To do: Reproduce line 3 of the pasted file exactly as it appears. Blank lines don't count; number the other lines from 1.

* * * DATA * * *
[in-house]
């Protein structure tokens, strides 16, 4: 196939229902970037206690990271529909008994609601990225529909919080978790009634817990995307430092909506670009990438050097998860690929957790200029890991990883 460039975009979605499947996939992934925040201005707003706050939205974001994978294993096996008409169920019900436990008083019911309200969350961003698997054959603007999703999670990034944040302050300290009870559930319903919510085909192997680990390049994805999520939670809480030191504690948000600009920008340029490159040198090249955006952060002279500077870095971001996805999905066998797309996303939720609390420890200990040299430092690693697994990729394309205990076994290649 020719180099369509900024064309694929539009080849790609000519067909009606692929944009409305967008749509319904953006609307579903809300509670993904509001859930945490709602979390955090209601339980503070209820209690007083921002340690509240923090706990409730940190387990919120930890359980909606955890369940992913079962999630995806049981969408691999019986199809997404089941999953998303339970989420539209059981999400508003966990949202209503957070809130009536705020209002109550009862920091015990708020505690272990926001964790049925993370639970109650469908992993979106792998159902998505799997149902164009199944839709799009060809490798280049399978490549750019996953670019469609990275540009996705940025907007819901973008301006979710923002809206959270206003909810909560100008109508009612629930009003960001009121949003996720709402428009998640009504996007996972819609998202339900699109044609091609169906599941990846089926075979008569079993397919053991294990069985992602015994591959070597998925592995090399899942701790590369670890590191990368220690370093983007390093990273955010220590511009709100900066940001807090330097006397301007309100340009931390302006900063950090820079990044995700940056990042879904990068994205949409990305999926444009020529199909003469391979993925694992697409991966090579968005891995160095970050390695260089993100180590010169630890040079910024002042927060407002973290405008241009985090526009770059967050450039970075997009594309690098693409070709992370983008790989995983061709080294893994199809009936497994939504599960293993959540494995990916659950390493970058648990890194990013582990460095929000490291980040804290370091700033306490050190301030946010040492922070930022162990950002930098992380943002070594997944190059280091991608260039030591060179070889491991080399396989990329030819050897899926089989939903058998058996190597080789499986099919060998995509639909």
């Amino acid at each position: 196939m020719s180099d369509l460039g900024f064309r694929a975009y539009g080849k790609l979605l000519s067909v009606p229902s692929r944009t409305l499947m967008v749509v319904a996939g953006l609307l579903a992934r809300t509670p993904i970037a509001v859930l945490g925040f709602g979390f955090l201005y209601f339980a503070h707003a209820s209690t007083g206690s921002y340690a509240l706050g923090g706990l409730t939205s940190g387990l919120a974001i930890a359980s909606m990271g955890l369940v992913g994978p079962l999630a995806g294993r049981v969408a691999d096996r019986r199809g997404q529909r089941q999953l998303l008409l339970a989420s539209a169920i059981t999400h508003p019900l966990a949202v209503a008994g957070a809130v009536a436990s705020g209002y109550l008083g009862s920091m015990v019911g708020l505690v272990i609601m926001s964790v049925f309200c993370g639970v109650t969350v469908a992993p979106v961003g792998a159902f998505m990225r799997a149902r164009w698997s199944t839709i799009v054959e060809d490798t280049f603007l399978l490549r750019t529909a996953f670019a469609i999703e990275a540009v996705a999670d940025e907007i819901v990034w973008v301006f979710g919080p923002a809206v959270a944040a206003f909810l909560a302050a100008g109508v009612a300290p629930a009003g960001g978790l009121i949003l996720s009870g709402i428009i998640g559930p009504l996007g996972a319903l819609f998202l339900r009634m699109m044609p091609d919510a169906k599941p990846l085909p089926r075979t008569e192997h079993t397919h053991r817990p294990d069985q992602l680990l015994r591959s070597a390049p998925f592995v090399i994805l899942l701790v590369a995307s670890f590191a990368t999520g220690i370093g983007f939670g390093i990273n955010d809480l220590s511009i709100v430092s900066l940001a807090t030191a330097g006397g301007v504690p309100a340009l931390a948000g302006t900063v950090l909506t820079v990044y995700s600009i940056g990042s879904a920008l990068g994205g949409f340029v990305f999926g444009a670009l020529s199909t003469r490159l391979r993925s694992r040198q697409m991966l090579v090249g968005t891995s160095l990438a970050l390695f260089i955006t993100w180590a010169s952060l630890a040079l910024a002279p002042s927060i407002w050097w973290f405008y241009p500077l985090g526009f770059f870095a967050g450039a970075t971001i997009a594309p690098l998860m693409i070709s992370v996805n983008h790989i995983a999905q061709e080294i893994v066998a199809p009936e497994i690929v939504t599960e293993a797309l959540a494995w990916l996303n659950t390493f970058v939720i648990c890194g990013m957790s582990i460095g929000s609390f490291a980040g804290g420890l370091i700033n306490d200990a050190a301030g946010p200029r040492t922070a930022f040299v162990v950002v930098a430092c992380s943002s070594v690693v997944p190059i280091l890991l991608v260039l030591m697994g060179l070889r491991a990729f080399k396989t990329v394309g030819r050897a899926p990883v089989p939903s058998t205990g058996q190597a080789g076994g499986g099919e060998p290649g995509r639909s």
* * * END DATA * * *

């Amino acid at each position: 196939m020719s180099d369509l460039g900024f064309r694929a975009y539009g080849k790609l979605l000519s067909v009606p229902s692929r944009t409305l499947m967008v749509v319904a996939g953006l609307l579903a992934r809300t509670p993904i970037a509001v859930l945490g925040f709602g979390f955090l201005y209601f339980a503070h707003a209820s209690t007083g206690s921002y340690a509240l706050g923090g706990l409730t939205s940190g387990l919120a974001i930890a359980s909606m990271g955890l369940v992913g994978p079962l999630a995806g294993r049981v969408a691999d096996r019986r199809g997404q529909r089941q999953l998303l008409l339970a989420s539209a169920i059981t999400h508003p019900l966990a949202v209503a008994g957070a809130v009536a436990s705020g209002y109550l008083g009862s920091m015990v019911g708020l505690v272990i609601m926001s964790v049925f309200c993370g639970v109650t969350v469908a992993p979106v961003g792998a159902f998505m990225r799997a149902r164009w698997s199944t839709i799009v054959e060809d490798t280049f603007l399978l490549r750019t529909a996953f670019a469609i999703e990275a540009v996705a999670d940025e907007i819901v990034w973008v301006f979710g919080p923002a809206v959270a944040a206003f909810l909560a302050a100008g109508v009612a300290p629930a009003g960001g978790l009121i949003l996720s009870g709402i428009i998640g559930p009504l996007g996972a319903l819609f998202l339900r009634m699109m044609p091609d919510a169906k599941p990846l085909p089926r075979t008569e192997h079993t397919h053991r817990p294990d069985q992602l680990l015994r591959s070597a390049p998925f592995v090399i994805l899942l701790v590369a995307s670890f590191a990368t999520g220690i370093g983007f939670g390093i990273n955010d809480l220590s511009i709100v430092s900066l940001a807090t030191a330097g006397g301007v504690p309100a340009l931390a948000g302006t900063v950090l909506t820079v990044y995700s600009i940056g990042s879904a920008l990068g994205g949409f340029v990305f999926g444009a670009l020529s199909t003469r490159l391979r993925s694992r040198q697409m991966l090579v090249g968005t891995s160095l990438a970050l390695f260089i955006t993100w180590a010169s952060l630890a040079l910024a002279p002042s927060i407002w050097w973290f405008y241009p500077l985090g526009f770059f870095a967050g450039a970075t971001i997009a594309p690098l998860m693409i070709s992370v996805n983008h790989i995983a999905q061709e080294i893994v066998a199809p009936e497994i690929v939504t599960e293993a797309l959540a494995w990916l996303n659950t390493f970058v939720i648990c890194g990013m957790s582990i460095g929000s609390f490291a980040g804290g420890l370091i700033n306490d200990a050190a301030g946010p200029r040492t922070a930022f040299v162990v950002v930098a430092c992380s943002s070594v690693v997944p190059i280091l890991l991608v260039l030591m697994g060179l070889r491991a990729f080399k396989t990329v394309g030819r050897a899926p990883v089989p939903s058998t205990g058996q190597a080789g076994g499986g099919e060998p290649g995509r639909s």